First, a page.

Posted in: Information Sciences, Briefs, TSP

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Generation of Data-Rate Profiles of Ka-Band Deep-Space Links

A short report discusses a methodology for designing Ka-band Deep-Space-to-Earth radio-communication links. This methodology is oriented toward minimizing the effects of weather on the Ka-band telecommunication link by maximizing the expected data return subject to minimum link availability and a limited number of data rates. This methodology differs from the current standard practices in which a link is designed according to a margin policy for a given link availability at 10° elevation. In this methodology, one chooses a data-rate profile that will maximize the average data return over a pass while satisfying a minimum- availability requirement for the pass, subject to mission operational limititations expressed in terms of the number of data rates used during the pass. The methodology is implemented in an intelligent search algorithm that first finds the allowable datarate profiles from the mission constraints, spacecraft-to-Earth distance, spacecraft EIRP (effective isotropic radiated power), and the applicable zenith atmospheric noise temperature distribution, and then selects the best data rate in terms of maximum average data return from the set of allowable data-rate profiles.

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Education and Training Module in Alertness Management

An interactive Web-based General Aviation version of the module is now available for FAA WINGS credit. The education and training module (ETM) in alertness management has now been integrated as part of the training regimen of the Pilot Proficiency Awards Program (“WINGS”) of the Federal Aviation Administration. Originated and now maintained current by the Fatigue Countermeasures Group at NASA Ames Research Center, the ETM in Alertness Management is designed to give pilots the benefit of the best and most recent research on the basics of sleep physiology, the causes of fatigue, and strategies for managing alertness during flight operations.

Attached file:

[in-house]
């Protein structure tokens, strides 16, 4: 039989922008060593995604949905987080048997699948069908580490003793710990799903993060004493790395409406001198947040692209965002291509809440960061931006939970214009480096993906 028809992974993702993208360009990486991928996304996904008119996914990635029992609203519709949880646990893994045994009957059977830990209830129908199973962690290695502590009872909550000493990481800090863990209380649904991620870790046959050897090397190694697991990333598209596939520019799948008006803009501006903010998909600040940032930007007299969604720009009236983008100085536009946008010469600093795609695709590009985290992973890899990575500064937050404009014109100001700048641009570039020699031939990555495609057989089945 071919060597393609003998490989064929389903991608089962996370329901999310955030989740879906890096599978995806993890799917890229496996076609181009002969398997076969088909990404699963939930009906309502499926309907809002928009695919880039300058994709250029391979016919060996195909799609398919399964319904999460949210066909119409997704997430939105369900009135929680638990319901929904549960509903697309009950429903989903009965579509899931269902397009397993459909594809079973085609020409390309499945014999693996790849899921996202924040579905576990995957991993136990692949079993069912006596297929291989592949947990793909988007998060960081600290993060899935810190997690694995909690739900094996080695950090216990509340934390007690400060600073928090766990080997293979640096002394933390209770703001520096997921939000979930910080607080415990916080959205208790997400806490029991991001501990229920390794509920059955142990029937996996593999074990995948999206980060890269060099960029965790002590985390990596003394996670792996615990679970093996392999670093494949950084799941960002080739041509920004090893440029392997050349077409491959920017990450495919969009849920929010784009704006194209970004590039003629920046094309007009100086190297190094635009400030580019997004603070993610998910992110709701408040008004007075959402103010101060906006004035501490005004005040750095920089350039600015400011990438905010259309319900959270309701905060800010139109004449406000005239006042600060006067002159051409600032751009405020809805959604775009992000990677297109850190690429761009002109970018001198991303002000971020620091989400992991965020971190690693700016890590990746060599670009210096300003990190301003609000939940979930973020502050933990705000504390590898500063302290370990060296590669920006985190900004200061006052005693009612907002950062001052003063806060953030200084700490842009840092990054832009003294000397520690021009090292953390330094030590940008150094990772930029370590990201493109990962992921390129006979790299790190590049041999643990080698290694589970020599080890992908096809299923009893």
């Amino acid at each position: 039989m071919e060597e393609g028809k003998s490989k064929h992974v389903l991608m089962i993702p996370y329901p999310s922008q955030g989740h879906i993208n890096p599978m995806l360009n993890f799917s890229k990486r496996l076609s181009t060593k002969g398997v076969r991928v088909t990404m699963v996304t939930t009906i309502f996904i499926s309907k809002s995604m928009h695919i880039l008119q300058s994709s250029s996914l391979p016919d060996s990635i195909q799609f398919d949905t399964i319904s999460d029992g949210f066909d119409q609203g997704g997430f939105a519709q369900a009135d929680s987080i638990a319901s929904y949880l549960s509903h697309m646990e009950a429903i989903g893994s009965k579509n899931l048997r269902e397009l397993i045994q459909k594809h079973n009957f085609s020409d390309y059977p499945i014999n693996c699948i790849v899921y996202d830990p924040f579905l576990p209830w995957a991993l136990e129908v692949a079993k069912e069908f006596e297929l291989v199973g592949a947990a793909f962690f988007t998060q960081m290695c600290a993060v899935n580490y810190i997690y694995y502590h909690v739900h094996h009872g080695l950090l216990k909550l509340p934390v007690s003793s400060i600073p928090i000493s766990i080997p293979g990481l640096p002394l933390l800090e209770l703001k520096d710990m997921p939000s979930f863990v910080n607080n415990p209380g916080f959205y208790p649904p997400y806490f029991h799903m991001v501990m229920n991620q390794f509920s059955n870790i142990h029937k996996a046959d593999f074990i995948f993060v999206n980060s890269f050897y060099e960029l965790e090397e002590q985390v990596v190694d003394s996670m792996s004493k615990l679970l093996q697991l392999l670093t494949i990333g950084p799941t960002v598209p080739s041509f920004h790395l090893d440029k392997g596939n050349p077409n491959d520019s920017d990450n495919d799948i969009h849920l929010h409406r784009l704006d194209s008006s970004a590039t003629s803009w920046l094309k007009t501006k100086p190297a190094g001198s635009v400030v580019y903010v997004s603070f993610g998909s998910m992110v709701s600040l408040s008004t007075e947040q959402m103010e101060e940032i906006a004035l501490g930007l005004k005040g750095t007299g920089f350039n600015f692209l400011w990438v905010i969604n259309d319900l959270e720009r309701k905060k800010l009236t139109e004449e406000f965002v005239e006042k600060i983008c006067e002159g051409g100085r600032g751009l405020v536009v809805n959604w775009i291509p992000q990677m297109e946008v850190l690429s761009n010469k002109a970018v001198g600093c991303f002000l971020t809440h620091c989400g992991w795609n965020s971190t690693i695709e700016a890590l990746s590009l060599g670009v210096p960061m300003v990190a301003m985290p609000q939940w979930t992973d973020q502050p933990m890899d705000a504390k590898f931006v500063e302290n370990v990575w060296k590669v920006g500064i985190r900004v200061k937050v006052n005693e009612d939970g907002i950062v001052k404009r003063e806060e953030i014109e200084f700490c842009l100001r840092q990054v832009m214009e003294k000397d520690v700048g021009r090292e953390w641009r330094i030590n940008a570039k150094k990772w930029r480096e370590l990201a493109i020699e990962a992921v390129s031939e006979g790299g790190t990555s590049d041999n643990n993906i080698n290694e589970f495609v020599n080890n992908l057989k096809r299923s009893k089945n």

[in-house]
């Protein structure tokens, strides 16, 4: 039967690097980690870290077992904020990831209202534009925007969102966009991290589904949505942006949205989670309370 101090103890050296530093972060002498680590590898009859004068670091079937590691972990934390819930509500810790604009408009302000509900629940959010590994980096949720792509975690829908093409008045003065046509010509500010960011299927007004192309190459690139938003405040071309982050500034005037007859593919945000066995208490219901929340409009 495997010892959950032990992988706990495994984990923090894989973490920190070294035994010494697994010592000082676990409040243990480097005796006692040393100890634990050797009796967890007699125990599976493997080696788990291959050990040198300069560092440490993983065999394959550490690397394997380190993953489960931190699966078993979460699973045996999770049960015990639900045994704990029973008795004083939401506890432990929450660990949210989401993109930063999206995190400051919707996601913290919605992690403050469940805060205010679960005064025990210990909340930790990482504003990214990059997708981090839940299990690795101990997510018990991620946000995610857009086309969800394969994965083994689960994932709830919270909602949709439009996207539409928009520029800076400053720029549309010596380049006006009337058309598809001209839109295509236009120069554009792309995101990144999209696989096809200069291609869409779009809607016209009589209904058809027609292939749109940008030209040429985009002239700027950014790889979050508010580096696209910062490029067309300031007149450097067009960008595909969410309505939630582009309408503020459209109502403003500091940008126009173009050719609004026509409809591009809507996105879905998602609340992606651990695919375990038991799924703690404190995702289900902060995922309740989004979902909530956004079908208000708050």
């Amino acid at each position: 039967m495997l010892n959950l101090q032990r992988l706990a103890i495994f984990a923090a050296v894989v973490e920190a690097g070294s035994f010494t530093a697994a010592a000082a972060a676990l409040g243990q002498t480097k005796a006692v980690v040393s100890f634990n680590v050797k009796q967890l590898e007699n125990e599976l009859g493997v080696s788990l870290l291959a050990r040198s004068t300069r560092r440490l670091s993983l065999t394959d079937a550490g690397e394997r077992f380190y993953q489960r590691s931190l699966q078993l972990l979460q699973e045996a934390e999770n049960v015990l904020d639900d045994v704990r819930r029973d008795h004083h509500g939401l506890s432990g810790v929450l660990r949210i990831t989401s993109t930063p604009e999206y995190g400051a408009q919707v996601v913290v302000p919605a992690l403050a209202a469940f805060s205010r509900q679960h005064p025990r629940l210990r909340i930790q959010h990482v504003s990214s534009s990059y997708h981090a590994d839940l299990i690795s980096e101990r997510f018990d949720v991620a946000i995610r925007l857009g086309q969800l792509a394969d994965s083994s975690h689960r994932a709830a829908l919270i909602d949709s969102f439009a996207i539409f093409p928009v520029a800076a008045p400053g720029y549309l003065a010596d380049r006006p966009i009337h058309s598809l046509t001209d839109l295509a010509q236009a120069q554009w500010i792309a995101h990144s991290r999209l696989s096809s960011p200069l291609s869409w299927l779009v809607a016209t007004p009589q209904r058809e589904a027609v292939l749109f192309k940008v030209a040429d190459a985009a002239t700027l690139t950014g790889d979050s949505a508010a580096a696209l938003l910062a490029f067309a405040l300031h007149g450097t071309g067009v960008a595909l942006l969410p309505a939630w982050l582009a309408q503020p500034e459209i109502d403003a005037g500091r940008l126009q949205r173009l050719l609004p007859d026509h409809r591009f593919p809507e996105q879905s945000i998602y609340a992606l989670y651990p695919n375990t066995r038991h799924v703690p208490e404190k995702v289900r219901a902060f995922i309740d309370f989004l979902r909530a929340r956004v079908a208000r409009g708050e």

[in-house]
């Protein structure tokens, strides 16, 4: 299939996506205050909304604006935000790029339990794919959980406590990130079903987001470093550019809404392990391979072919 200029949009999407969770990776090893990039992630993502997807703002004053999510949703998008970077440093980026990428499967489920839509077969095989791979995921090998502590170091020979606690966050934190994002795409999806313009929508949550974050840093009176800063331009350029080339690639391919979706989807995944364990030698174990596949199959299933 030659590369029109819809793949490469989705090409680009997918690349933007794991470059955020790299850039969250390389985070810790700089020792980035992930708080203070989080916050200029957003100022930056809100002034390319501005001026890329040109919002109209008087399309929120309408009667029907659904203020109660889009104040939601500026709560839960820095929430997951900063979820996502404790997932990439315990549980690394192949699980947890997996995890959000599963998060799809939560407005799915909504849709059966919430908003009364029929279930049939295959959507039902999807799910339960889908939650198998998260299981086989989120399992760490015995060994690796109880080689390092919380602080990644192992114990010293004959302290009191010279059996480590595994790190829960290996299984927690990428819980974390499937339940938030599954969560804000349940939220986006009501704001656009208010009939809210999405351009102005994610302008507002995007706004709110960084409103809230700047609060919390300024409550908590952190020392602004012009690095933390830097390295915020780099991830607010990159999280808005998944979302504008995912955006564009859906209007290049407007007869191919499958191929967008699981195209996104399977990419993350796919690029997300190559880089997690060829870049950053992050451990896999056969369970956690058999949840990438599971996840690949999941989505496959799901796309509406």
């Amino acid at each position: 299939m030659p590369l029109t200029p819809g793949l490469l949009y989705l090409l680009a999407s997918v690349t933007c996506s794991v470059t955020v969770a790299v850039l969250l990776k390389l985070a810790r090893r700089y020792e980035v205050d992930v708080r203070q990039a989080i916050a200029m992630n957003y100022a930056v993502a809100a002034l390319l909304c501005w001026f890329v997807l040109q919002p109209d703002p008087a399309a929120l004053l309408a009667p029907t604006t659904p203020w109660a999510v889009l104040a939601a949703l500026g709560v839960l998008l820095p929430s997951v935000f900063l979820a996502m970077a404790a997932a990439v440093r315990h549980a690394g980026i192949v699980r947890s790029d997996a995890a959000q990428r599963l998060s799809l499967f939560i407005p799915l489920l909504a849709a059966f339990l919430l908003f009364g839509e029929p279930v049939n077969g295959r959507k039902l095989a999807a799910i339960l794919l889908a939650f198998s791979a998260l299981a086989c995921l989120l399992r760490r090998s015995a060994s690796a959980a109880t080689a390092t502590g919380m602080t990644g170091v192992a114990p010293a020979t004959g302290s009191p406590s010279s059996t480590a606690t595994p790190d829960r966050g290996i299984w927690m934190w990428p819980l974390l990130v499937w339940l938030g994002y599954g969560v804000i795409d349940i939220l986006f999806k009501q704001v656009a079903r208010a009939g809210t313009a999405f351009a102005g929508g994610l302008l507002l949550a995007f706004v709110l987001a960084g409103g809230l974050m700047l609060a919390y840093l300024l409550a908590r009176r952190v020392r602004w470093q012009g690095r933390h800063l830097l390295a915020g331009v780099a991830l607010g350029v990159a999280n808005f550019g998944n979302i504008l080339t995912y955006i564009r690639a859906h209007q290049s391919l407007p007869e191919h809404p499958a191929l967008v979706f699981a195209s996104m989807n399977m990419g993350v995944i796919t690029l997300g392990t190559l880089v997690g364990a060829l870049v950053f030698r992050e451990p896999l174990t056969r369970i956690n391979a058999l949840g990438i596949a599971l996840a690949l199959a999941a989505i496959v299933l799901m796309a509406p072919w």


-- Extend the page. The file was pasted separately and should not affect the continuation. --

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Estimating Dust and Water Ice Content of the Martian Atmosphere From THEMIS Data

Researchers at JPL and Arizona State University conducted a comparative study of three candidate algorithms for estimating components of the Martian atmosphere, using raw (uncalibrated) data collected by the Thermal Emission Imaging System (THEMIS). THEMIS is an instrument onboard the Mars Odyssey spacecraft that acquires image data in five visible and nine infrared (IR) wavelength bands. The algorithms under study used data collected from eight of the nine IR bands to estimate the dust and water ice content of the atmosphere. Such an algorithm could be used in onboard data processing to trigger other algorithms that search for features of scientific interest and to reduce the volume of data transmitted to Earth.

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Computing a Stability Spectrum by Use of the HHT

Unlike in the predecessor method, the mathematical sign of the damping is retained. The Hilbert-Huang transform (HHT) is part of the mathematical basis of a method of calculating a stability spectrum. This method can be regarded as an extended and improved version of a prior HHT-based method of calculating a damping spectrum. In the prior method, information on positive damping (which leads to stability) and negative damping (which leads to instability) becomes mixed into a single squared damping loss factor. Hence, there is no way to distinguish between stability and instability by examining a damping spectrum. In contrast, in the present stability-spectrum method, information on the mathematical sign of the damping is retained, making it possible to identify regions of instability in a spectrum. This method is expected to be especially useful for analyzing vibration- test data for the purpose of predicting vibrational instabilities in structures (e.g., flutter in airplane wings).